Danish, Spanish Princes to Wed Commoners

"It's a modest social background, but it's also a leftist background," said Nalle. "The heir to the throne is marrying someone who not only was a commoner but someone from social circumstances where 50 years ago they would have been killing each other."

One thing that hasn't changed for the Spanish royals, however, is the security concern. When Felipe's great-grandmother, Princess Ena of Battenberg, married King Alfonso XIII on May 31, 1906, an anarchist hurled a bomb at the royal coach. The newlyweds escaped injury, but many others weren't so lucky.

This time, they're taking no chances. When Felipe and Letizia leave the cathedral, they'll skip the traditional horse-drawn coach in favor of an armored Rolls-Royce.

A Prince Walks Into a Bar …

In Copenhagen, security is also a concern.

Crown Prince Frederik and his Australian bride will be able to wave to their future subjects from a horse-drawn carriage after the ceremony, but well-wishers have been asked not to throw flowers, for fear they may be mistaken for a bomb.

The Danish people had long expected their prince, who turns 36 this month, to marry a foreigner, said the Copenhagen Post's Engmann.

The royal family must strike a delicate balance, she said — "not too far removed but not too accessible." If Frederik were to marry "some girl from the suburbs," many Danes would know her, and the royal mystique would be lost, Engmann said. And since the marriage market isn't exactly teeming with young women of royal blood, a foreigner would be the next best choice.

The prince met Donaldson, 32, in a bar while in Sydney for the 2000 Olympics. Her parents had immigrated to Tasmania from Scotland; her father is a math professor. Before her engagement, the Danish Embassy in Australia reportedly was instructed to conduct a discreet investigation to make sure there were no skeletons in the prospective fiancée's cupboard.

While the Scandinavian royals are much more relaxed than Britain's House of Windsor, the Danish monarchy still has some pretty stringent standards. After all, the same family has been sitting on the throne since the Viking age.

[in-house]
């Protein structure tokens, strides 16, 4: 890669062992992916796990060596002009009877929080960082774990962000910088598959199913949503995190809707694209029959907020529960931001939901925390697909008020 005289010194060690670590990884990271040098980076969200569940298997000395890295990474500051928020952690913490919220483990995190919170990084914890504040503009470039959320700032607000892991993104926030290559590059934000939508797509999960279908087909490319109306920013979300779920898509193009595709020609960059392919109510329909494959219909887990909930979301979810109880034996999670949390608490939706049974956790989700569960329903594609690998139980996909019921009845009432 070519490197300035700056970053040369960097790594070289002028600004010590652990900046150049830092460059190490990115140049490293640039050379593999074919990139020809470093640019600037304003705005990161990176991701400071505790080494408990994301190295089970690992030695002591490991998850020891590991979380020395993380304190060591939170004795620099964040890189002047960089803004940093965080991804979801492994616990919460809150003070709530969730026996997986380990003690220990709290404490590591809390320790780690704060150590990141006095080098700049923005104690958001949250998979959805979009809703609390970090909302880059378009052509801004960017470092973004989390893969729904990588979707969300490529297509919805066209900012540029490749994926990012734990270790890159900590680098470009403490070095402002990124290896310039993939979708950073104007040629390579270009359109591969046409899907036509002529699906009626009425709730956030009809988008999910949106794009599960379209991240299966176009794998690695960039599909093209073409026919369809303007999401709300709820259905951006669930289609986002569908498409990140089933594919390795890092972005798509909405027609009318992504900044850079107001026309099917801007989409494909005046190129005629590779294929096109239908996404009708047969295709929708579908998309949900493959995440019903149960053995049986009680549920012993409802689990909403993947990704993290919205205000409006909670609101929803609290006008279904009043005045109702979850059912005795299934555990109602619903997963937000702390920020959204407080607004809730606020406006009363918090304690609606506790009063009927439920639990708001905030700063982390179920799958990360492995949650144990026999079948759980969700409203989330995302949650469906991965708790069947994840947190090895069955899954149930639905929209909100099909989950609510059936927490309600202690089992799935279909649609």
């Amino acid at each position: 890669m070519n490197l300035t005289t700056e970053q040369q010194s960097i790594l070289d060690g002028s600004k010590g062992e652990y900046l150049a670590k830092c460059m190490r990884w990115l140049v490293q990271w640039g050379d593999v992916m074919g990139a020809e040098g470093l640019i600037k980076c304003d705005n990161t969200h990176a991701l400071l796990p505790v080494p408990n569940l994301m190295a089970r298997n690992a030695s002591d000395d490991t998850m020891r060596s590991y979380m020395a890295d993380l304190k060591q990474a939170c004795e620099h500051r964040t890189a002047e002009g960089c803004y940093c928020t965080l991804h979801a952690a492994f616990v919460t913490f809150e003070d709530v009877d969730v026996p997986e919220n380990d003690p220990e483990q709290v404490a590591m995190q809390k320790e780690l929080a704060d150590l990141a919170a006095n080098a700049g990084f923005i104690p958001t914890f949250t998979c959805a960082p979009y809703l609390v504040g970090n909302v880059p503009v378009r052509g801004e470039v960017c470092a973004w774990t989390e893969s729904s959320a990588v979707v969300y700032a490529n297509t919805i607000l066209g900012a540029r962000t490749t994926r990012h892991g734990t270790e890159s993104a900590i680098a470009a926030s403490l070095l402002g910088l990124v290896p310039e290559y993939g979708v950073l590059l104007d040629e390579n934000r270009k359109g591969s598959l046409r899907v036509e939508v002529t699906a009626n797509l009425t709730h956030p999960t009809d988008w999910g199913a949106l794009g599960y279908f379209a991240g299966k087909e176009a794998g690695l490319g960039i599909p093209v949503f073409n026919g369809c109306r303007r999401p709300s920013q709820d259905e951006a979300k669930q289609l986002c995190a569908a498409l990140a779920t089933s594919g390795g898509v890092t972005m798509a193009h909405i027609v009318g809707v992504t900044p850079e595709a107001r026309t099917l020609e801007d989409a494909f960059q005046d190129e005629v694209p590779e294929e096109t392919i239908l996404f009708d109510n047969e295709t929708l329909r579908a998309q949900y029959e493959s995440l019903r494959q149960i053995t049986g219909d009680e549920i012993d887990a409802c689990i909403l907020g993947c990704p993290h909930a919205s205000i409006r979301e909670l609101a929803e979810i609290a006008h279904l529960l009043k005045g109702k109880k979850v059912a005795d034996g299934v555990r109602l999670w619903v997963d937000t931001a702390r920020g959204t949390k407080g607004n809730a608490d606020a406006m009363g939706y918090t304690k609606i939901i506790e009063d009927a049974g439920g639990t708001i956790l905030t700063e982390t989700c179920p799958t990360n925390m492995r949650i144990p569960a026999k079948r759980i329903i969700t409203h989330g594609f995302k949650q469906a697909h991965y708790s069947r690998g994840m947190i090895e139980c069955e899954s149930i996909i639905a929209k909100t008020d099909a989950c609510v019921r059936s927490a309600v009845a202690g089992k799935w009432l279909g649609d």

"Denmark has the oldest monarchy in Europe," said Engmann. "It's a rallying point for the whole country."

In Norway, for instance, where the current monarchy was established in 1905, the royals are a little more free-spirited. Before her 2001 marriage to Crown Prince Haakon, Crown Princess Mette-Marit was a single mother with a young son from a previous relationship with a man who had been convicted of a drug offense.

"That sort of thing would never be accepted in the Danish royal family," said Engmann.

The Danes, said Engmann, want a princess who has no embarrassing past and can be molded into a representative for the nation. On that front, Donaldson still has to prove herself — first and foremost, by learning to speak Danish fluently.

A Royal Role Model

In that, said Engmann, she has a fine example in her new sister-in-law, Princess Alexandra. Born in Hong Kong to a half-Chinese, half-British father and an Austrian mother, Alexandra Manley married Prince Joachim, Frederik's younger brother, in 1995.

"She's very popular," said Engmann.

Alexandra, the first member of a European royal house to be of Asian extraction, was quickly welcomed as a representative of her new nation.

"The most important thing she did was to learn Danish very quickly," said Engmann.

A former stockbroker, Alexandra was quick to adapt to her new role.

"Alexandra gave the people something they were craving, a young princess wearing a big hat and gloves and giving the royal wave," said Engmann.

Mary Donaldson and Letizia Ortiz, as they adjust to their new positions, will find themselves graded not on royal pedigree, but on job performance.

"Now," said Engmann, "it's more a matter of proving through your actions that you're worthy of becoming a royal."

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